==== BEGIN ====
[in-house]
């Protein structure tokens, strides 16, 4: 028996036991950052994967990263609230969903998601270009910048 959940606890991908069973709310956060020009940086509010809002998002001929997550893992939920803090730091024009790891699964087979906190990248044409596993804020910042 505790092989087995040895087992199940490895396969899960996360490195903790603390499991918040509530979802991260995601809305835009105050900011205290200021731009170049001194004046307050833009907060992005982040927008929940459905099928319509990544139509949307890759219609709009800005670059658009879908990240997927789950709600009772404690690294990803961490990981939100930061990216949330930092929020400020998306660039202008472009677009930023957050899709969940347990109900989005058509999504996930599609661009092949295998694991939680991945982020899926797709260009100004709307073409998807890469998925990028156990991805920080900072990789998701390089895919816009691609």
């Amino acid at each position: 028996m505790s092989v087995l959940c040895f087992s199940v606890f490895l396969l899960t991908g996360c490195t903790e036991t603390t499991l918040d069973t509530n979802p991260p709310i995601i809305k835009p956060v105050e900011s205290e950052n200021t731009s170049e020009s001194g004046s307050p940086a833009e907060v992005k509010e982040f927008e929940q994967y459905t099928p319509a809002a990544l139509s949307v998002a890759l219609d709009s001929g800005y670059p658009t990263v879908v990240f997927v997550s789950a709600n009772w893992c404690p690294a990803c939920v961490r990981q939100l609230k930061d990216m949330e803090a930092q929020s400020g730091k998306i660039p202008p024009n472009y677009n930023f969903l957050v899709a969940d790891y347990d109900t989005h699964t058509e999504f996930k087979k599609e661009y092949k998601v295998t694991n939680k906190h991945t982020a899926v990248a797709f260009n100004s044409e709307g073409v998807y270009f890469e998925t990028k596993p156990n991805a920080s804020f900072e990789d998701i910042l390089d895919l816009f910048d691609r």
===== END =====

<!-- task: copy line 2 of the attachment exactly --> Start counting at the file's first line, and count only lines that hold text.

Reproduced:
């Protein structure tokens, strides 16, 4: 028996036991950052994967990263609230969903998601270009910048 959940606890991908069973709310956060020009940086509010809002998002001929997550893992939920803090730091024009790891699964087979906190990248044409596993804020910042 505790092989087995040895087992199940490895396969899960996360490195903790603390499991918040509530979802991260995601809305835009105050900011205290200021731009170049001194004046307050833009907060992005982040927008929940459905099928319509990544139509949307890759219609709009800005670059658009879908990240997927789950709600009772404690690294990803961490990981939100930061990216949330930092929020400020998306660039202008472009677009930023957050899709969940347990109900989005058509999504996930599609661009092949295998694991939680991945982020899926797709260009100004709307073409998807890469998925990028156990991805920080900072990789998701390089895919816009691609």